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Wednesday, November 28, 2012

2013 Races Begin

Just when you thought it was safe to turn on your television, candidates are announcing their intentions to run for statewide office.  Yesterday, State Senator Mark Obenshain announced his campaign for the Republican nomination for Attorney General.  VSSA first learned of Obenshain's intentions at last spring's Shad Planking, where he had blaze orange "Sportsmen for Obenshain" bumperstickers along with the customary candidate sponsored beer truck.

Senator Obenshain is the son of the late Richard Obenshain, who is considered the father of the modern Republican Party in Virginia. Richard Obenshain died in a tragic plane crash in 1978 while he was running for the U.S. Senate.  He had won a hard fought nomination fight against John Warner, who went on to replace Obenshain on the ballot after the plane crash.  Warner served five terms, retiring in 2008.  Senator Obenshain has the same conservative principles that guided his father.  The Roanoke Times noted:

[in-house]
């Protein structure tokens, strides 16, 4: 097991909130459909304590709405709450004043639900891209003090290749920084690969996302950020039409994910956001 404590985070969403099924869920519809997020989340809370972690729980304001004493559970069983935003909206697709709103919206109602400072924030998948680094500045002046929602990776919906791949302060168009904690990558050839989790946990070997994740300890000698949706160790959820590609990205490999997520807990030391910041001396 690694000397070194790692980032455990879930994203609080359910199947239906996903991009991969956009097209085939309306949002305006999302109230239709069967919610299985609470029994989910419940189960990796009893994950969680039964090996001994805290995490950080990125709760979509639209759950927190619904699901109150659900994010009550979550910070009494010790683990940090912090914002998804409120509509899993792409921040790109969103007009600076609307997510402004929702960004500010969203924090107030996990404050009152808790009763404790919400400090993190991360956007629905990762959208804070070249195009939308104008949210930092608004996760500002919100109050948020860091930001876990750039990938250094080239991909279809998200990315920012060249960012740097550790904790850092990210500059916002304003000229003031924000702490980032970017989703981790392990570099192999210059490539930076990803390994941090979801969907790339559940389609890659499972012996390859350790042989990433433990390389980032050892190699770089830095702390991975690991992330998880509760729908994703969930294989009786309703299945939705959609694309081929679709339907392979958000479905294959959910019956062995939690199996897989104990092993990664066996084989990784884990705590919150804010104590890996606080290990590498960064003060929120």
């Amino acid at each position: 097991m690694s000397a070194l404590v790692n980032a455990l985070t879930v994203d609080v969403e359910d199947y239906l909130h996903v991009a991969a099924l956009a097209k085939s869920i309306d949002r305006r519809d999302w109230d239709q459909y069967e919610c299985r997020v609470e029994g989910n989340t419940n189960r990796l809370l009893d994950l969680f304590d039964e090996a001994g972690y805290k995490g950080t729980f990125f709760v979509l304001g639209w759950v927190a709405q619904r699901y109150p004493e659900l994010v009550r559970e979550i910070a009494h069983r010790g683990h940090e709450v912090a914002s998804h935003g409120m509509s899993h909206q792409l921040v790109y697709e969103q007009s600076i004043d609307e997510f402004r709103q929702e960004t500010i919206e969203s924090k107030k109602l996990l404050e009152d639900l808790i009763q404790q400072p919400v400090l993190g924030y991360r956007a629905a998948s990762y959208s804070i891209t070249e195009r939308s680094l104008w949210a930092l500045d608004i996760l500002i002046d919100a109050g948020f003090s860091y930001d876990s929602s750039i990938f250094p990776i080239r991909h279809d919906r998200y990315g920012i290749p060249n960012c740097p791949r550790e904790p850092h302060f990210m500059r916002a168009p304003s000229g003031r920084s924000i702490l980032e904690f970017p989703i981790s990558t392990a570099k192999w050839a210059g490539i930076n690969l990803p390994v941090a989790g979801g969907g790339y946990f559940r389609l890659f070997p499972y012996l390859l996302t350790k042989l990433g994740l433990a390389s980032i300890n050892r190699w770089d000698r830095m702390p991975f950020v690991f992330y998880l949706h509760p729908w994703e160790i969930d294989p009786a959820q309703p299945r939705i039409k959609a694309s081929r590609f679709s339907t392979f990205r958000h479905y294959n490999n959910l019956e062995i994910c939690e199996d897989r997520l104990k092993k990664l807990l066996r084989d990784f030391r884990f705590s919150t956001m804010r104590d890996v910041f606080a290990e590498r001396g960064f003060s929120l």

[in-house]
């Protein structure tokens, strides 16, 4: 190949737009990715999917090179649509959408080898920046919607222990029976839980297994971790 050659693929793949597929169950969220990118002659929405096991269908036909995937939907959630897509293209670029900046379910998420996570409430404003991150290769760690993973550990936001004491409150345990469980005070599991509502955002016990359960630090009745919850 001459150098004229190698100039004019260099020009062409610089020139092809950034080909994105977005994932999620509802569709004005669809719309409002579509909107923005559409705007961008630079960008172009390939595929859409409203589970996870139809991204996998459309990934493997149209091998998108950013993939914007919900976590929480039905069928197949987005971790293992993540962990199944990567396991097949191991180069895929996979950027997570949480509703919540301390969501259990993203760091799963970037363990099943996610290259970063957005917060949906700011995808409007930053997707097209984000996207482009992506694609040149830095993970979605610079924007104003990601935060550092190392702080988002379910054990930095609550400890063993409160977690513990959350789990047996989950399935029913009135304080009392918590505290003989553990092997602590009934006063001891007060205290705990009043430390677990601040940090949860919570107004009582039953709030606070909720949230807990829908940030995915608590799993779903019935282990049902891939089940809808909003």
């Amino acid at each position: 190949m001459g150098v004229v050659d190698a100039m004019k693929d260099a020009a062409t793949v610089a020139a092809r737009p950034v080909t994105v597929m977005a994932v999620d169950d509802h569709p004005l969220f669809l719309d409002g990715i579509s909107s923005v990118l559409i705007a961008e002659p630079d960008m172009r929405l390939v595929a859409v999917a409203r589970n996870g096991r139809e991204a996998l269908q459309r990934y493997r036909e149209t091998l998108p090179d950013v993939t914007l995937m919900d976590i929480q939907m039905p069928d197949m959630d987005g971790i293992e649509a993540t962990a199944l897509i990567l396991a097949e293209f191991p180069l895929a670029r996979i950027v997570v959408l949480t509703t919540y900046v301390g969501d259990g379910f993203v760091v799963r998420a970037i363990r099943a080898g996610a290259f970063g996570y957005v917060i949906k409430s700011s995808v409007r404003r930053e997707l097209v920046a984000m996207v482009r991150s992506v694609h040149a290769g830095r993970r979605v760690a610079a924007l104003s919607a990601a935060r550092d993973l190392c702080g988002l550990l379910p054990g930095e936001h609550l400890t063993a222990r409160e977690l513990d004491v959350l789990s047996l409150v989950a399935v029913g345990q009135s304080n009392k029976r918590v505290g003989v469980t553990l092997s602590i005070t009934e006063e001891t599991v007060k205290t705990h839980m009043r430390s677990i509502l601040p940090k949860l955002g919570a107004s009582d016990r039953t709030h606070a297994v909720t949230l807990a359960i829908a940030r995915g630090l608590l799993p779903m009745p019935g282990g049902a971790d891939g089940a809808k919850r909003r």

Mark Obenshain recalled a handwritten note that his mother later found in his father’s desk. In it, his father wrote: “The most important goal in my life is to have a meaningful impact on preserving — and expanding — the realm of personal freedom in the life of this nation.”
Obenshain, along with the other candidate for the GOP nomination, Delegate Rob Bell, has been a great friend of Virginia's gun owners. They both have NRA "A" ratinings in their last election and have spotless voting records on the issue. So, at least on the GOP side, Virginia's gun owners have good choices for this important statewide office.  At least one candidate on the Democrat side, State Senator Mark Herring, has a less than stellar record on issues important to gun owners.  The other announced Democrat candidate, Justin Fairfax, is a former assistant U.S. Attorney for the Eastern District of Virginia and has not held elective office.

Republicans will nominate their candidates in a convention.  The Democrats will hold a June primary to nominate their candidates. 

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